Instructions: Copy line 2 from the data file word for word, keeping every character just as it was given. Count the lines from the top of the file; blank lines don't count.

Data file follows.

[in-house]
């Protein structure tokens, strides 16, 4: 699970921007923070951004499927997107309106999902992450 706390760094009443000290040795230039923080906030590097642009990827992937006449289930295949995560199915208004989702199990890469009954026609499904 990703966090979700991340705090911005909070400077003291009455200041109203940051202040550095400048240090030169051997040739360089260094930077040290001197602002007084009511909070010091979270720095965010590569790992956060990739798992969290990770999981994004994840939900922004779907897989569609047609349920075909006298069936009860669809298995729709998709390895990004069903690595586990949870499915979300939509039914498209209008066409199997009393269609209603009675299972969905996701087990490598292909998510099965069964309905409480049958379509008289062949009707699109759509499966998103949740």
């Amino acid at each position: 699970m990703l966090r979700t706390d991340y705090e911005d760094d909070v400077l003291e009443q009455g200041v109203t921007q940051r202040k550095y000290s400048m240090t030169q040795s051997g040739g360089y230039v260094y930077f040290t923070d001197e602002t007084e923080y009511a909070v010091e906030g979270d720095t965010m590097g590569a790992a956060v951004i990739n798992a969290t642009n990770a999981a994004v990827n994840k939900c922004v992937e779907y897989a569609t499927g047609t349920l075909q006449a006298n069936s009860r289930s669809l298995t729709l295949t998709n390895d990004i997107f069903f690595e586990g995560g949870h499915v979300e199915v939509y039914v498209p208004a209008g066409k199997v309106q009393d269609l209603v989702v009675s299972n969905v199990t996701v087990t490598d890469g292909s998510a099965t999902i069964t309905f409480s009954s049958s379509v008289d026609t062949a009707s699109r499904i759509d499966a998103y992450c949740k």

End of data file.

């Protein structure tokens, strides 16, 4: 699970921007923070951004499927997107309106999902992450 706390760094009443000290040795230039923080906030590097642009990827992937006449289930295949995560199915208004989702199990890469009954026609499904 990703966090979700991340705090911005909070400077003291009455200041109203940051202040550095400048240090030169051997040739360089260094930077040290001197602002007084009511909070010091979270720095965010590569790992956060990739798992969290990770999981994004994840939900922004779907897989569609047609349920075909006298069936009860669809298995729709998709390895990004069903690595586990949870499915979300939509039914498209209008066409199997009393269609209603009675299972969905996701087990490598292909998510099965069964309905409480049958379509008289062949009707699109759509499966998103949740």